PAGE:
Tomorrow will be better.
Mornings arrive with a long drawl of a faint buzz that’s stretches for miles before an auspicious click in the head jumpstarts the hours you choose to remain awake. The entire day can feel like its spent very carefully rotating an old manual radio dial in hopes of tuning in to the proper frequency that keeps you aware of your surroundings and able to participate actively in whatever confronts you. These old knobs gather microscopic bits of dust inside hidden cracks crevices that work their dirty magic into every scrap of sound that releases from the pulsing speaker. Even when you think you are tuned in, you never truly are. You’re always one step away from the light.
I’ve got a thrumming pattern in my head that matches up to the underlying pulse of Hovvdy’s “Thru”. It’s been keeping me awake since just after 3am as I sift through the types of thoughts that are best left to wander around the house on their own at night rather than disturb the only time rest is humanly possible. I’ve got a frustrating idea of how I want to attack my deep dive back into making music. Frustrating because every day proves to me what a finite resource time is and whatever plan is constantly shaking the limbs in my head involves more time and more space than I’ve ever allowed myself.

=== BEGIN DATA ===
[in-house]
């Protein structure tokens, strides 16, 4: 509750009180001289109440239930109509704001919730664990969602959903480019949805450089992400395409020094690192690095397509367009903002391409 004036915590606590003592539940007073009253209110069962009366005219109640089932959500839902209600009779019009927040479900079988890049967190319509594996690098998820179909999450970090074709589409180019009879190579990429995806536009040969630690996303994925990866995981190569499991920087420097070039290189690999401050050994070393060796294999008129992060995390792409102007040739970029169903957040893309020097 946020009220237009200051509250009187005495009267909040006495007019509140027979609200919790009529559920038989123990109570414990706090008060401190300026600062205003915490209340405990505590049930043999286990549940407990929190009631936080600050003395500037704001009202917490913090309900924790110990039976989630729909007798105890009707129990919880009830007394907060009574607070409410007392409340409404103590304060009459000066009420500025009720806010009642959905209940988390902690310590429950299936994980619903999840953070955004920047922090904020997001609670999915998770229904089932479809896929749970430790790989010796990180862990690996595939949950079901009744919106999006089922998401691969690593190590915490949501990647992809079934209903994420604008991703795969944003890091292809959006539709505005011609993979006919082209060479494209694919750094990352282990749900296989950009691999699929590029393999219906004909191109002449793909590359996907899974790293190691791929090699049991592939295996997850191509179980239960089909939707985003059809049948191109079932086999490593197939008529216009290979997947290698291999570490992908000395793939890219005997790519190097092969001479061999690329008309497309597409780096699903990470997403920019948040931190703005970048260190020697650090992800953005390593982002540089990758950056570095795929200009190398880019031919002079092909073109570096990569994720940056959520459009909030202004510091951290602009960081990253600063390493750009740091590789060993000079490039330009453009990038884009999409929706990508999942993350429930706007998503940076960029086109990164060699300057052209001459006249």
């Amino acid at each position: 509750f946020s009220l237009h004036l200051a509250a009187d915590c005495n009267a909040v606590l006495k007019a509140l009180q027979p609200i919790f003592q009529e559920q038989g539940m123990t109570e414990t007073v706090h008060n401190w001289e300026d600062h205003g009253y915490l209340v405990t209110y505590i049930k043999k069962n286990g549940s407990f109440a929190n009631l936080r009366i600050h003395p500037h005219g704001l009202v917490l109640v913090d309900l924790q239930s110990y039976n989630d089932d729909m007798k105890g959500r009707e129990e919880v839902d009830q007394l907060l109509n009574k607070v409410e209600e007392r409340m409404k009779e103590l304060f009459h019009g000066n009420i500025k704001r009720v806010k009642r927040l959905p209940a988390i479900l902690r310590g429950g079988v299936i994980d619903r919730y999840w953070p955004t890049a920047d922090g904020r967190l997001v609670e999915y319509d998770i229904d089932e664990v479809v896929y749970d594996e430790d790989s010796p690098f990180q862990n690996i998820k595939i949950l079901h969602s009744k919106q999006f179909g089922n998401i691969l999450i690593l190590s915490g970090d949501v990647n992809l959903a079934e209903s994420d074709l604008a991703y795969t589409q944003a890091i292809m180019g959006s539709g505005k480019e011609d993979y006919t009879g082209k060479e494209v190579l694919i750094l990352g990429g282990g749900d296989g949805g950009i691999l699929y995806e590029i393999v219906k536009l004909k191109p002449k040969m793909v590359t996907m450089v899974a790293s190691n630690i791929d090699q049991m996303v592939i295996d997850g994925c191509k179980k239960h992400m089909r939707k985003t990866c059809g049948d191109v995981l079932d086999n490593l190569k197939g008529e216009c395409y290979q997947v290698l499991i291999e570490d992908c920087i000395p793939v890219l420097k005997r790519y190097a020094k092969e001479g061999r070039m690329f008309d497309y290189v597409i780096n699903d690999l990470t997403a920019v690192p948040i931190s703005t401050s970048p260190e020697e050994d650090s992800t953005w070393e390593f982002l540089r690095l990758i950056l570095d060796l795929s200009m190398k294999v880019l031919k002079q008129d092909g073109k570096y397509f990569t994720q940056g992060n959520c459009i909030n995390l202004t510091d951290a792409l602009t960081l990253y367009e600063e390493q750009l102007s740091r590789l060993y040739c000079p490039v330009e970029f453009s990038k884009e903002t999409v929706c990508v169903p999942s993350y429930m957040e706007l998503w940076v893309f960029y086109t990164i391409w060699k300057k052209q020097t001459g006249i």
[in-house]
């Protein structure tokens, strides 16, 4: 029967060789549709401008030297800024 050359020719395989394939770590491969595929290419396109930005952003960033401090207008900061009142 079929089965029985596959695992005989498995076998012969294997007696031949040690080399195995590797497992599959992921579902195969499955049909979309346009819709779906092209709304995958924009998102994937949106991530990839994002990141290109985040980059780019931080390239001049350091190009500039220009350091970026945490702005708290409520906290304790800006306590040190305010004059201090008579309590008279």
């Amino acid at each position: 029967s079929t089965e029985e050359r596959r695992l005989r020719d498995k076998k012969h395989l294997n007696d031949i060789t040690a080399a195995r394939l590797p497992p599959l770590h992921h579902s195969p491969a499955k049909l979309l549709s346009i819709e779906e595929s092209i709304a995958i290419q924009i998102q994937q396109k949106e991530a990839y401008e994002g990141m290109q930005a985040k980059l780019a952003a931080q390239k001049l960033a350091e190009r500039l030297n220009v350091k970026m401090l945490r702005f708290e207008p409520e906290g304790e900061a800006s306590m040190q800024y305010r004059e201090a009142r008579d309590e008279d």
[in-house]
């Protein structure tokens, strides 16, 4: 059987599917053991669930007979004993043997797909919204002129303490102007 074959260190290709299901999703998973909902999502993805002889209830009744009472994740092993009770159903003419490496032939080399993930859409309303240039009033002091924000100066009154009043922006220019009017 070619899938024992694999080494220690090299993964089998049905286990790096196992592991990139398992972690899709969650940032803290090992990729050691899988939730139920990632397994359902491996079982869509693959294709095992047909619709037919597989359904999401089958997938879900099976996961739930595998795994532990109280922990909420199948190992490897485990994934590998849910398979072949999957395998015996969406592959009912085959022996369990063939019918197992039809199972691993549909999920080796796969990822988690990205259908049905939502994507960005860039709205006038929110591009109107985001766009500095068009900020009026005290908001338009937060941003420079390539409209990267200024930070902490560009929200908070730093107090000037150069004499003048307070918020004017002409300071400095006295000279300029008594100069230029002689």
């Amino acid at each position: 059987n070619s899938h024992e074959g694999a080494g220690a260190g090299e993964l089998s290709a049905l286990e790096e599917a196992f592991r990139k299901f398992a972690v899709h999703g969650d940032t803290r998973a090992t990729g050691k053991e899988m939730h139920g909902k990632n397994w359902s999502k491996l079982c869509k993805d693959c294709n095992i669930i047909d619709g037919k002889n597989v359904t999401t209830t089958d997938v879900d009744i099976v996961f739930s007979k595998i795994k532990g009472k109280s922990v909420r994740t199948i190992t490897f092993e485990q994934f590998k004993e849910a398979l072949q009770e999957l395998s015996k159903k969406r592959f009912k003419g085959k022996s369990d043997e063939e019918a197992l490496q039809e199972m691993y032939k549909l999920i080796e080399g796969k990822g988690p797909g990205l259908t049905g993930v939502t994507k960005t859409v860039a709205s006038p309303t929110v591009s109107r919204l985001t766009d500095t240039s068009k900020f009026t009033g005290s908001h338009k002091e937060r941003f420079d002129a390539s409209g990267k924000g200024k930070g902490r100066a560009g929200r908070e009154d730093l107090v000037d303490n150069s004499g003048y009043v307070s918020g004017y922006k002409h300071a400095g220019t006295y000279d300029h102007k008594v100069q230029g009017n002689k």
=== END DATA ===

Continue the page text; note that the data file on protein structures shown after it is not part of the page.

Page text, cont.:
I started reading Oyinkan Braithwaite’s My Sister The Serial Killer this evening and after a handful of chapters, I’m riveted by this incredible woman’s prose. I can’t wait to get back to this one when that old bastard time allows it.
I’m witness to a never-ending barrage of narcissistic missives that are sent from sedentary couches demanding immediate answers and decisive action, so when I hear Emma Proulx of Men I Trust whisper, “waiting for the world to bend around you,” it grabs me by the neck and shakes me around violently before letting me settle back in to the remainder of the easy, wobbly groove that drives “Say, Can You Hear”. This is an upsetting, but absolutely necessary reaction to a song that musically seems built to cater to the most chill moments of your day. There is a demon hidden in these lyrics that will pounce on you.
Oncle Jazz will be self-released on February 15, 2019 // Video directed by: Men I Trust